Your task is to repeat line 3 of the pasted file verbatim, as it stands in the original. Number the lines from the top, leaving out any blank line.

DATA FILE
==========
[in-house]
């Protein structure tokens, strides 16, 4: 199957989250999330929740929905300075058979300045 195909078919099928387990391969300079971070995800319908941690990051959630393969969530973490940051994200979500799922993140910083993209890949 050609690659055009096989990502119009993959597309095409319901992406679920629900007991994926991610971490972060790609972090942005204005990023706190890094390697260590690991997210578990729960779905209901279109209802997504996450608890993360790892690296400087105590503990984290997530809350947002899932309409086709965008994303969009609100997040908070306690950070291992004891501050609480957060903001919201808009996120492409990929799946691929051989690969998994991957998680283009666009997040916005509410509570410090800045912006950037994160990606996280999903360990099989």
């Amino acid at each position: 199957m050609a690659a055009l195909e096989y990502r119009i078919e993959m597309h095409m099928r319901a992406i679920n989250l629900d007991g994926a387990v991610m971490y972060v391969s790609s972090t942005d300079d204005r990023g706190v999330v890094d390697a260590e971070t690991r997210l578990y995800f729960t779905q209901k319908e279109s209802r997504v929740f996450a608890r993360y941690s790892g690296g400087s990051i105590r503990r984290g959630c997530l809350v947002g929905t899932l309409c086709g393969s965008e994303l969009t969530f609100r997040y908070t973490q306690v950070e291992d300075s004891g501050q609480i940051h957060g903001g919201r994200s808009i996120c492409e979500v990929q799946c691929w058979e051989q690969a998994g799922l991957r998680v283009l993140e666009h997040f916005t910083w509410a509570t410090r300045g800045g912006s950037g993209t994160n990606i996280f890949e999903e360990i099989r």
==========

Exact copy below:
């Amino acid at each position: 199957m050609a690659a055009l195909e096989y990502r119009i078919e993959m597309h095409m099928r319901a992406i679920n989250l629900d007991g994926a387990v991610m971490y972060v391969s790609s972090t942005d300079d204005r990023g706190v999330v890094d390697a260590e971070t690991r997210l578990y995800f729960t779905q209901k319908e279109s209802r997504v929740f996450a608890r993360y941690s790892g690296g400087s990051i105590r503990r984290g959630c997530l809350v947002g929905t899932l309409c086709g393969s965008e994303l969009t969530f609100r997040y908070t973490q306690v950070e291992d300075s004891g501050q609480i940051h957060g903001g919201r994200s808009i996120c492409e979500v990929q799946c691929w058979e051989q690969a998994g799922l991957r998680v283009l993140e666009h997040f916005t910083w509410a509570t410090r300045g800045g912006s950037g993209t994160n990606i996280f890949e999903e360990i099989r």